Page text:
WASHINGTON--Democratic President Joe Biden and top congressional Republican Kevin McCarthy edged closer to a deal to avoid a looming U.S. debt default Tuesday, as the threat of an economic nightmare prompted Biden to cut short an Asia trip this week. After an hour of talks, McCarthy, the speaker of the House of Representatives, told reporters the two sides remained far apart on an agreement to lift the debt ceiling. But he said, "It is possible to get a deal by the end of the week. It's not that difficult to get to an agreement."
Democrats were not as positive about a quick time frame, but the White House called the meetings "productive and direct." Biden said the leaders reached "an overwhelming consensus ... that defaulting on the debt is simply not an option. Our economy would fall into recession." "There's still work to do," Biden said at a White House event honoring Jewish Americans, saying the parties were "on a path forward to make sure that America does not default on its debt for the first time." Biden said he was disappointed that Republicans will not consider ways to raise revenue. Raising taxes on the wealthy and companies to help pay for programmes for other Americans is a key part of Biden's 2024 budget. Biden met for about an hour with McCarthy, Senate Majority Leader Chuck Schumer, Senate Republican leader Mitch McConnell and House Democratic leader Hakeem Jeffries after their aides met over the weekend to try to strike a deal. Republicans have refused to vote to lift the debt ceiling past its $31.3 trillion limit unless Biden and his Democrats agree to spending cuts in the federal budget.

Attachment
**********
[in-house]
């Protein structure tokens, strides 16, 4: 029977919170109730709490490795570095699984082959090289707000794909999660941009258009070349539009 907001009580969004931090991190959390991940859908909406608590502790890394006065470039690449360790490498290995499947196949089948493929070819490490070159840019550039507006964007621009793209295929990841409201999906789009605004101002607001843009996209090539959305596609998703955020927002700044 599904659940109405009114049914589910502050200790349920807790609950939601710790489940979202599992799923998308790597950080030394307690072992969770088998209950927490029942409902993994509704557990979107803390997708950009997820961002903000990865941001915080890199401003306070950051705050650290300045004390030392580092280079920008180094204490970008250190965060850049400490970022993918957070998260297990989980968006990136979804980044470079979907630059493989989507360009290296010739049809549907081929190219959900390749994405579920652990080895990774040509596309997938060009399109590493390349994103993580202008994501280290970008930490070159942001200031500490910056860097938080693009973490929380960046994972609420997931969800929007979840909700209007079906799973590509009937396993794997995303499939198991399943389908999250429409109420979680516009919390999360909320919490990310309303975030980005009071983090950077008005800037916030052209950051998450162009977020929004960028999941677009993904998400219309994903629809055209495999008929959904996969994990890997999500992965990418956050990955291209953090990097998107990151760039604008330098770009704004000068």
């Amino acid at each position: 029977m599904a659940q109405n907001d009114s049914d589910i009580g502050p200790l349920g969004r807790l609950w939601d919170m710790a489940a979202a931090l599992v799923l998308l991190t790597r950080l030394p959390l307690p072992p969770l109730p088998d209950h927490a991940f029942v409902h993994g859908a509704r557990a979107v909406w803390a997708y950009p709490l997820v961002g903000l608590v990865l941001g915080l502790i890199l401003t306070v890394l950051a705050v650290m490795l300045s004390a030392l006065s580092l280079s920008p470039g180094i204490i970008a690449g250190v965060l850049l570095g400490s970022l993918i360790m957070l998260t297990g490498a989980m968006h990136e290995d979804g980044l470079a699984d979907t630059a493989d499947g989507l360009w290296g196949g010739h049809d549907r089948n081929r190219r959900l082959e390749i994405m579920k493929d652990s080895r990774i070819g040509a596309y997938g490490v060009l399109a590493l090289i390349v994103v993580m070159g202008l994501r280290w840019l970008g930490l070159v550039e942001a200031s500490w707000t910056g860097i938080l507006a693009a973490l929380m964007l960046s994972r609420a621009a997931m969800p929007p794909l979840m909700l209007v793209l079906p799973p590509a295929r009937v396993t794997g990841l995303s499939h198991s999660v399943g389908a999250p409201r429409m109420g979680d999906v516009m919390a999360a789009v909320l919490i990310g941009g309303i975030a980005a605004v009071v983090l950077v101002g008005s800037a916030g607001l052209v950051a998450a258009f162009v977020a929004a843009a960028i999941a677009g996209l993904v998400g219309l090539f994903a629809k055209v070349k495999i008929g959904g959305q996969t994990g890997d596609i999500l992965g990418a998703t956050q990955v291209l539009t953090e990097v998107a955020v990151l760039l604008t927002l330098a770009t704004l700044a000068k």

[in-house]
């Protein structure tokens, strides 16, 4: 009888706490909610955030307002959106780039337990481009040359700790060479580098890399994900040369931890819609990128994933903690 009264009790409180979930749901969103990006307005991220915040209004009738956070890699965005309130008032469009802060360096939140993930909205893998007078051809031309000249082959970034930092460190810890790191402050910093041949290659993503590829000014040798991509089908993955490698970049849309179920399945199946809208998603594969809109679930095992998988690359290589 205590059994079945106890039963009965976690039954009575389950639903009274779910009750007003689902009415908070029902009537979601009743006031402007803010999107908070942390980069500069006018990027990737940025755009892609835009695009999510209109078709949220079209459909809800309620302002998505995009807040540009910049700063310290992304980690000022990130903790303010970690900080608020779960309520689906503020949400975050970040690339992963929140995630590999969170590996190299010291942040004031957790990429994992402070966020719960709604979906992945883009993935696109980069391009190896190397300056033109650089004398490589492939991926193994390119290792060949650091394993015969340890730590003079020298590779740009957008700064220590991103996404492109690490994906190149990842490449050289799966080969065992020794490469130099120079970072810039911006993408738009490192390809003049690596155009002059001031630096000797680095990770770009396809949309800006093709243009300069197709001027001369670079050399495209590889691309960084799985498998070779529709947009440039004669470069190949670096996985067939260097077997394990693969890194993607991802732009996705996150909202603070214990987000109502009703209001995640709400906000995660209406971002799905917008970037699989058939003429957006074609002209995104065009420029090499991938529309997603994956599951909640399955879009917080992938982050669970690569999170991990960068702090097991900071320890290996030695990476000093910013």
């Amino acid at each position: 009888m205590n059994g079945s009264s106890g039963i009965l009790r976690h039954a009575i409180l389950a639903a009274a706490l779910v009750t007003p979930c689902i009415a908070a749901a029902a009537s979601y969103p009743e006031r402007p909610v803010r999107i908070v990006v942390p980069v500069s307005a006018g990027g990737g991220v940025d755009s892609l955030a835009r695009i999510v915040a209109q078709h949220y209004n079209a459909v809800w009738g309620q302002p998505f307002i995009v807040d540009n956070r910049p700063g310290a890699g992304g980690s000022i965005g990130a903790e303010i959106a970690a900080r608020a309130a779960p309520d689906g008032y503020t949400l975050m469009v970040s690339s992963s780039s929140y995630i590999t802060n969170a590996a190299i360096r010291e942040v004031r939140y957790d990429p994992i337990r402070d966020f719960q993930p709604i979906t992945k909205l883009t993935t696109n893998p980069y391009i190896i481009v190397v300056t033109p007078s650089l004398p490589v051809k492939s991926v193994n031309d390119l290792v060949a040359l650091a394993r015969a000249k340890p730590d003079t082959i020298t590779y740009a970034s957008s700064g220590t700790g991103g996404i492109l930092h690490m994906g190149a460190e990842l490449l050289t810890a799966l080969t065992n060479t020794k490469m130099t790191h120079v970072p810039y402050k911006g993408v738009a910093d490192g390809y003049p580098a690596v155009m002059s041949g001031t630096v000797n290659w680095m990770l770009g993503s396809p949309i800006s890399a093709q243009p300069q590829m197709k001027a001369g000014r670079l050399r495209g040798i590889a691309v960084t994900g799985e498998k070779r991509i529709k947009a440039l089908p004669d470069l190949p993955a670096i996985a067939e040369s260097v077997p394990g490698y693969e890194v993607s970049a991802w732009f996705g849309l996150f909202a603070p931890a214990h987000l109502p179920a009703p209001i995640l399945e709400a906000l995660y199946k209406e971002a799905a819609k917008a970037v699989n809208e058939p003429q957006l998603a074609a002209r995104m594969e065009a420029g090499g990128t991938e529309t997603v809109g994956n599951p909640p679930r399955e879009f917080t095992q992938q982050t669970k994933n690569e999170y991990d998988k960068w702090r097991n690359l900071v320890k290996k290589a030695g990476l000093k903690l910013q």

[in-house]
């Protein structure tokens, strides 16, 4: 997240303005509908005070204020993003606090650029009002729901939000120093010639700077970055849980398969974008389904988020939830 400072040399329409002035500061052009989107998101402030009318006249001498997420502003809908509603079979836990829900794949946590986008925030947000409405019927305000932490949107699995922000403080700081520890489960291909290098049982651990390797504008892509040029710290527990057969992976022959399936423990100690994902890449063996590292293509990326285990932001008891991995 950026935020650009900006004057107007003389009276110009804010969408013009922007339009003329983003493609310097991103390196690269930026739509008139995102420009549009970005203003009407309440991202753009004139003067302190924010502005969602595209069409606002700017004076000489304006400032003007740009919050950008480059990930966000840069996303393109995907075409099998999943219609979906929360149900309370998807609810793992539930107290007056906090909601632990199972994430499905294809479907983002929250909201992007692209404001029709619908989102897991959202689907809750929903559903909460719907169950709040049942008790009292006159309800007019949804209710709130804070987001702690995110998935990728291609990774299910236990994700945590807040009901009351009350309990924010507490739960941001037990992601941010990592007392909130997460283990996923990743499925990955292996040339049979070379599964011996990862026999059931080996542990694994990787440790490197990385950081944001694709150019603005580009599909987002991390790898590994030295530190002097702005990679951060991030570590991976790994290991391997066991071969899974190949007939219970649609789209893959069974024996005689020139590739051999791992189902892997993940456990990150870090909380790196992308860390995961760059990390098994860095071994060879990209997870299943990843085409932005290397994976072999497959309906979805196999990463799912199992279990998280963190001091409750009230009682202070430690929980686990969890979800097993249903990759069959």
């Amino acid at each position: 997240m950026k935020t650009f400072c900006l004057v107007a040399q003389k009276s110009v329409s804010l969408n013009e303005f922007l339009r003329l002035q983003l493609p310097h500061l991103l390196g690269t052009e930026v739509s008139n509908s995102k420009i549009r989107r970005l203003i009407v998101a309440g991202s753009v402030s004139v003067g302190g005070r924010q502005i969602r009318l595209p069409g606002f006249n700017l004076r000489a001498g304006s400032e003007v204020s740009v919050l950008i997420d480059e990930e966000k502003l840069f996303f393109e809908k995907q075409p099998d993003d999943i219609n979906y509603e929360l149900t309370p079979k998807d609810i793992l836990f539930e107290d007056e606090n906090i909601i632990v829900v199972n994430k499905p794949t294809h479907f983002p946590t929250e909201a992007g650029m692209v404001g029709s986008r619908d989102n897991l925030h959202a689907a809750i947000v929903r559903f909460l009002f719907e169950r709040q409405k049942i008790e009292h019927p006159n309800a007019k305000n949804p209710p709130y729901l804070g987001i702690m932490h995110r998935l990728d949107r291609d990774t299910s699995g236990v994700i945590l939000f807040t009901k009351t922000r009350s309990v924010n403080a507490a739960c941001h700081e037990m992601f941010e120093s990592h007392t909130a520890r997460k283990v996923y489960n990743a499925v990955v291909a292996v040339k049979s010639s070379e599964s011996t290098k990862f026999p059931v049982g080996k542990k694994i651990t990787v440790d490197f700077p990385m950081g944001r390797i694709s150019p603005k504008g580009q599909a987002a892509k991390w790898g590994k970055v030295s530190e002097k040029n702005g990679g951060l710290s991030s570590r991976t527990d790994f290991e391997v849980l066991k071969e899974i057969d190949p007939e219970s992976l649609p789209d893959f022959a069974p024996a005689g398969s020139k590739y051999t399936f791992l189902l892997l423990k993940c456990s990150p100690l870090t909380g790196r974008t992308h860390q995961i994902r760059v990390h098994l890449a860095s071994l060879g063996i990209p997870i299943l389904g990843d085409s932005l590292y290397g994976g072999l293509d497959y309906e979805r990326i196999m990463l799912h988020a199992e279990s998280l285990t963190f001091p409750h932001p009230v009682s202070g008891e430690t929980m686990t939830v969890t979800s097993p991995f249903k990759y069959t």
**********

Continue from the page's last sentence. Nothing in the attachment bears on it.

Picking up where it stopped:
However, McConnell said after the meeting, "We know we're not going to default." The U.S. government may default on some debts as early as June 1 unless Congress votes to lift the debt ceiling, and economists fear the country will slide into a recession. Biden is "optimistic that there is a path to a responsible, bipartisan budget agreement if both sides negotiate in good faith and recognize that neither side will get everything it wants," the White House said. Biden and congressional leaders' staff have met several times over the past week on the issue. Going forward, the talks will be narrowed for more engagement between House Republicans and the White House, McCarthy said. Biden, who departs for Japan on Wednesday, said he will speak regularly with congressional leaders by phone, and the White House said he would meet with them upon his return. White House adviser Steve Ricchetti, budget director Shalanda Young and legislative adviser Louisa Terrell will lead discussions for the administration, joining Republican Representative Garrett Graves. Rohit Kumar, a former senior McConnell aide who is now co-leader of PwC's national tax office in Washington, said such direct negotiations had a proven track record. "It frees up the administration to make some necessary concessions that won't be popular with House and Senate Democrats but also won't imperil passage of an agreement," he said.